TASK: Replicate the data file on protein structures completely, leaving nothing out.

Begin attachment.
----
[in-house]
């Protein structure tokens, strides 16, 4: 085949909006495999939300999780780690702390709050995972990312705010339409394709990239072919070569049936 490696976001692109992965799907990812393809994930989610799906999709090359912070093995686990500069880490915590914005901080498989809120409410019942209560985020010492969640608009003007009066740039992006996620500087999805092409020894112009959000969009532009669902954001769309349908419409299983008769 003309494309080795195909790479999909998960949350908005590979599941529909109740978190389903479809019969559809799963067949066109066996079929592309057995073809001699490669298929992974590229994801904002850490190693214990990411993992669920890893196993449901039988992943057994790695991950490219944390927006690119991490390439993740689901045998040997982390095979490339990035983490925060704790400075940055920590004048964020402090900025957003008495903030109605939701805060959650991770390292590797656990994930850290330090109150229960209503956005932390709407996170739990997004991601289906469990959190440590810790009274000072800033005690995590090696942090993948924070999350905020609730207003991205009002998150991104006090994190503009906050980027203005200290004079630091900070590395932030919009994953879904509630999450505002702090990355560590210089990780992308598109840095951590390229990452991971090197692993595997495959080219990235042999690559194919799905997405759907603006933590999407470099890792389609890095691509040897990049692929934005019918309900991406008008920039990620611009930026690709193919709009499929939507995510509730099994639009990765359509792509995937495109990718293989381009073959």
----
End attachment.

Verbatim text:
[in-house]
């Protein structure tokens, strides 16, 4: 085949909006495999939300999780780690702390709050995972990312705010339409394709990239072919070569049936 490696976001692109992965799907990812393809994930989610799906999709090359912070093995686990500069880490915590914005901080498989809120409410019942209560985020010492969640608009003007009066740039992006996620500087999805092409020894112009959000969009532009669902954001769309349908419409299983008769 003309494309080795195909790479999909998960949350908005590979599941529909109740978190389903479809019969559809799963067949066109066996079929592309057995073809001699490669298929992974590229994801904002850490190693214990990411993992669920890893196993449901039988992943057994790695991950490219944390927006690119991490390439993740689901045998040997982390095979490339990035983490925060704790400075940055920590004048964020402090900025957003008495903030109605939701805060959650991770390292590797656990994930850290330090109150229960209503956005932390709407996170739990997004991601289906469990959190440590810790009274000072800033005690995590090696942090993948924070999350905020609730207003991205009002998150991104006090994190503009906050980027203005200290004079630091900070590395932030919009994953879904509630999450505002702090990355560590210089990780992308598109840095951590390229990452991971090197692993595997495959080219990235042999690559194919799905997405759907603006933590999407470099890792389609890095691509040897990049692929934005019918309900991406008008920039990620611009930026690709193919709009499929939507995510509730099994639009990765359509792509995937495109990718293989381009073959």